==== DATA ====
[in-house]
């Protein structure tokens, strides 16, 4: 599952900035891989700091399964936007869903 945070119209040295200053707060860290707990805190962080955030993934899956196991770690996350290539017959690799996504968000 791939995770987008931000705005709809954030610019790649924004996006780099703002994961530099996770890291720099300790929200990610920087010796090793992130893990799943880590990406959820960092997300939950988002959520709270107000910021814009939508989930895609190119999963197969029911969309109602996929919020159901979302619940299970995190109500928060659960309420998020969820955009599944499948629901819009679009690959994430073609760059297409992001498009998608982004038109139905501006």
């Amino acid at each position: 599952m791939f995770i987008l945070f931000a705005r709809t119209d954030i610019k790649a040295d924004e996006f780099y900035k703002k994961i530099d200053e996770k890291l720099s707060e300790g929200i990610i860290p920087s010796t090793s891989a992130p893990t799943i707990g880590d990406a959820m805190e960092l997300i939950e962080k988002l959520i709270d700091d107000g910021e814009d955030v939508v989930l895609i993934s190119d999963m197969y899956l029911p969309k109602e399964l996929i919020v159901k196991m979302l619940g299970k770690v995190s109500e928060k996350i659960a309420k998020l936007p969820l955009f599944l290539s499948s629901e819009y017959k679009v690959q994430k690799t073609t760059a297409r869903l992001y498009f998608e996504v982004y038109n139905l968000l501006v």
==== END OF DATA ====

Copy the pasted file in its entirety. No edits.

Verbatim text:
[in-house]
């Protein structure tokens, strides 16, 4: 599952900035891989700091399964936007869903 945070119209040295200053707060860290707990805190962080955030993934899956196991770690996350290539017959690799996504968000 791939995770987008931000705005709809954030610019790649924004996006780099703002994961530099996770890291720099300790929200990610920087010796090793992130893990799943880590990406959820960092997300939950988002959520709270107000910021814009939508989930895609190119999963197969029911969309109602996929919020159901979302619940299970995190109500928060659960309420998020969820955009599944499948629901819009679009690959994430073609760059297409992001498009998608982004038109139905501006």
């Amino acid at each position: 599952m791939f995770i987008l945070f931000a705005r709809t119209d954030i610019k790649a040295d924004e996006f780099y900035k703002k994961i530099d200053e996770k890291l720099s707060e300790g929200i990610i860290p920087s010796t090793s891989a992130p893990t799943i707990g880590d990406a959820m805190e960092l997300i939950e962080k988002l959520i709270d700091d107000g910021e814009d955030v939508v989930l895609i993934s190119d999963m197969y899956l029911p969309k109602e399964l996929i919020v159901k196991m979302l619940g299970k770690v995190s109500e928060k996350i659960a309420k998020l936007p969820l955009f599944l290539s499948s629901e819009y017959k679009v690959q994430k690799t073609t760059a297409r869903l992001y498009f998608e996504v982004y038109n139905l968000l501006v």